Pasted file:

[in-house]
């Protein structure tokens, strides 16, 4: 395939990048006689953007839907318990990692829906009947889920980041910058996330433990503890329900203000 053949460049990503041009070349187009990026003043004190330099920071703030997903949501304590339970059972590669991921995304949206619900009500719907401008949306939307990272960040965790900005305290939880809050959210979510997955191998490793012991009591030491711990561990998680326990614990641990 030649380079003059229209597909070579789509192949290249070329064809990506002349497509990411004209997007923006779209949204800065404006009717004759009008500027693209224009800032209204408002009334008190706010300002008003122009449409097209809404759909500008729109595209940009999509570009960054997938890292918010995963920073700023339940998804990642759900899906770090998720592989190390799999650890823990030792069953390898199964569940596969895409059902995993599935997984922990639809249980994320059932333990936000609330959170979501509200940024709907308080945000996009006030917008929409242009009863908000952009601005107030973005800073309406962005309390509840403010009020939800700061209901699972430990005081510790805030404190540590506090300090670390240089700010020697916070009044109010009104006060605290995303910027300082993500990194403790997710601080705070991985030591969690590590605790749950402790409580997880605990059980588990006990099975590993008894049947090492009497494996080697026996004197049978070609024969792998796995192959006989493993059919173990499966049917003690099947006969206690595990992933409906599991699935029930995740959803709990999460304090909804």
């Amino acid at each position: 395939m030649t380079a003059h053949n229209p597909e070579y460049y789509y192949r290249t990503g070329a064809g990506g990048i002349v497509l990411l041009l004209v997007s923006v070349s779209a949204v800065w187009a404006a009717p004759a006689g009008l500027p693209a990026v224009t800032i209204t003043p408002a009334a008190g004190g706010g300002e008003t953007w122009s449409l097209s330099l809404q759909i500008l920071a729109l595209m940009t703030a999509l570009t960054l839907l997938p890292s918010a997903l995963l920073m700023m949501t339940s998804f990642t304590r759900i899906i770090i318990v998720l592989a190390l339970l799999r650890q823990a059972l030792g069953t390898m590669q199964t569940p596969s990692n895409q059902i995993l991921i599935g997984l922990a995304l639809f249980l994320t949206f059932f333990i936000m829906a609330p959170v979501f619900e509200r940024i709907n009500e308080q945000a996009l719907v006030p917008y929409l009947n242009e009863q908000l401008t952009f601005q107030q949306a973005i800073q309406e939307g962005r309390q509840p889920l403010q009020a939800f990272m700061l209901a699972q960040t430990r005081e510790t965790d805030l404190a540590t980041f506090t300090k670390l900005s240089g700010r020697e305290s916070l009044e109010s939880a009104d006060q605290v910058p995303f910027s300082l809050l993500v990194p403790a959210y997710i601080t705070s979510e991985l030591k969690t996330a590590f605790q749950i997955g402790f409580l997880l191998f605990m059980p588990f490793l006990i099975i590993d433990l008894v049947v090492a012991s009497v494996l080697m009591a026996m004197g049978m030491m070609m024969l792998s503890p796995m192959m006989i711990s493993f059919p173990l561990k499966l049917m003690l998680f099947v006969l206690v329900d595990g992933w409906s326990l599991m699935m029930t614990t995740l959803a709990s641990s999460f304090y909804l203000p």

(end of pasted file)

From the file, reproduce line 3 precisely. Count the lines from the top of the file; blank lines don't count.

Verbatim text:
């Amino acid at each position: 395939m030649t380079a003059h053949n229209p597909e070579y460049y789509y192949r290249t990503g070329a064809g990506g990048i002349v497509l990411l041009l004209v997007s923006v070349s779209a949204v800065w187009a404006a009717p004759a006689g009008l500027p693209a990026v224009t800032i209204t003043p408002a009334a008190g004190g706010g300002e008003t953007w122009s449409l097209s330099l809404q759909i500008l920071a729109l595209m940009t703030a999509l570009t960054l839907l997938p890292s918010a997903l995963l920073m700023m949501t339940s998804f990642t304590r759900i899906i770090i318990v998720l592989a190390l339970l799999r650890q823990a059972l030792g069953t390898m590669q199964t569940p596969s990692n895409q059902i995993l991921i599935g997984l922990a995304l639809f249980l994320t949206f059932f333990i936000m829906a609330p959170v979501f619900e509200r940024i709907n009500e308080q945000a996009l719907v006030p917008y929409l009947n242009e009863q908000l401008t952009f601005q107030q949306a973005i800073q309406e939307g962005r309390q509840p889920l403010q009020a939800f990272m700061l209901a699972q960040t430990r005081e510790t965790d805030l404190a540590t980041f506090t300090k670390l900005s240089g700010r020697e305290s916070l009044e109010s939880a009104d006060q605290v910058p995303f910027s300082l809050l993500v990194p403790a959210y997710i601080t705070s979510e991985l030591k969690t996330a590590f605790q749950i997955g402790f409580l997880l191998f605990m059980p588990f490793l006990i099975i590993d433990l008894v049947v090492a012991s009497v494996l080697m009591a026996m004197g049978m030491m070609m024969l792998s503890p796995m192959m006989i711990s493993f059919p173990l561990k499966l049917m003690l998680f099947v006969l206690v329900d595990g992933w409906s326990l599991m699935m029930t614990t995740l959803a709990s641990s999460f304090y909804l203000p």